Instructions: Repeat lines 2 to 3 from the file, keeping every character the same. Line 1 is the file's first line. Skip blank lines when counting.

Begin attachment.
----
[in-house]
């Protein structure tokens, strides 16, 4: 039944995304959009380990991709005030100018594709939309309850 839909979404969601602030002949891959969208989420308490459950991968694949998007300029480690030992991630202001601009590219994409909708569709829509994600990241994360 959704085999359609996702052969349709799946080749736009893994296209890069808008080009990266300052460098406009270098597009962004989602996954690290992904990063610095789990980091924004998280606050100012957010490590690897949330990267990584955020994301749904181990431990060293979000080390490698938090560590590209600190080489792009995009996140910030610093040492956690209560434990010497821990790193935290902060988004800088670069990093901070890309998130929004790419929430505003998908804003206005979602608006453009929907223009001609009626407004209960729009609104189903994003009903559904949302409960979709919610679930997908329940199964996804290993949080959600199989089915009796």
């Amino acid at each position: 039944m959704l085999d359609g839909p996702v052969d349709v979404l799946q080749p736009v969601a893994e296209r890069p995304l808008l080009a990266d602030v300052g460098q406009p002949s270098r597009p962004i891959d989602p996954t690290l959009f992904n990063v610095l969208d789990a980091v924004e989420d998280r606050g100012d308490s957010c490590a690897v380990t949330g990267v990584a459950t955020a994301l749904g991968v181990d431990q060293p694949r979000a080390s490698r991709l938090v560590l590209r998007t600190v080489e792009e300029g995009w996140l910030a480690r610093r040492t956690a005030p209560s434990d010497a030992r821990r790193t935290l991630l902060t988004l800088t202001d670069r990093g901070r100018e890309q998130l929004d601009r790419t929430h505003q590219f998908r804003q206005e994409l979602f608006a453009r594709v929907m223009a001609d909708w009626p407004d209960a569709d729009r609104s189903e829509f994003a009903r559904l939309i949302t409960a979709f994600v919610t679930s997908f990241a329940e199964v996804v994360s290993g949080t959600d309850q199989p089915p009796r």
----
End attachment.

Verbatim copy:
């Protein structure tokens, strides 16, 4: 039944995304959009380990991709005030100018594709939309309850 839909979404969601602030002949891959969208989420308490459950991968694949998007300029480690030992991630202001601009590219994409909708569709829509994600990241994360 959704085999359609996702052969349709799946080749736009893994296209890069808008080009990266300052460098406009270098597009962004989602996954690290992904990063610095789990980091924004998280606050100012957010490590690897949330990267990584955020994301749904181990431990060293979000080390490698938090560590590209600190080489792009995009996140910030610093040492956690209560434990010497821990790193935290902060988004800088670069990093901070890309998130929004790419929430505003998908804003206005979602608006453009929907223009001609009626407004209960729009609104189903994003009903559904949302409960979709919610679930997908329940199964996804290993949080959600199989089915009796």
């Amino acid at each position: 039944m959704l085999d359609g839909p996702v052969d349709v979404l799946q080749p736009v969601a893994e296209r890069p995304l808008l080009a990266d602030v300052g460098q406009p002949s270098r597009p962004i891959d989602p996954t690290l959009f992904n990063v610095l969208d789990a980091v924004e989420d998280r606050g100012d308490s957010c490590a690897v380990t949330g990267v990584a459950t955020a994301l749904g991968v181990d431990q060293p694949r979000a080390s490698r991709l938090v560590l590209r998007t600190v080489e792009e300029g995009w996140l910030a480690r610093r040492t956690a005030p209560s434990d010497a030992r821990r790193t935290l991630l902060t988004l800088t202001d670069r990093g901070r100018e890309q998130l929004d601009r790419t929430h505003q590219f998908r804003q206005e994409l979602f608006a453009r594709v929907m223009a001609d909708w009626p407004d209960a569709d729009r609104s189903e829509f994003a009903r559904l939309i949302t409960a979709f994600v919610t679930s997908f990241a329940e199964v996804v994360s290993g949080t959600d309850q199989p089915p009796r």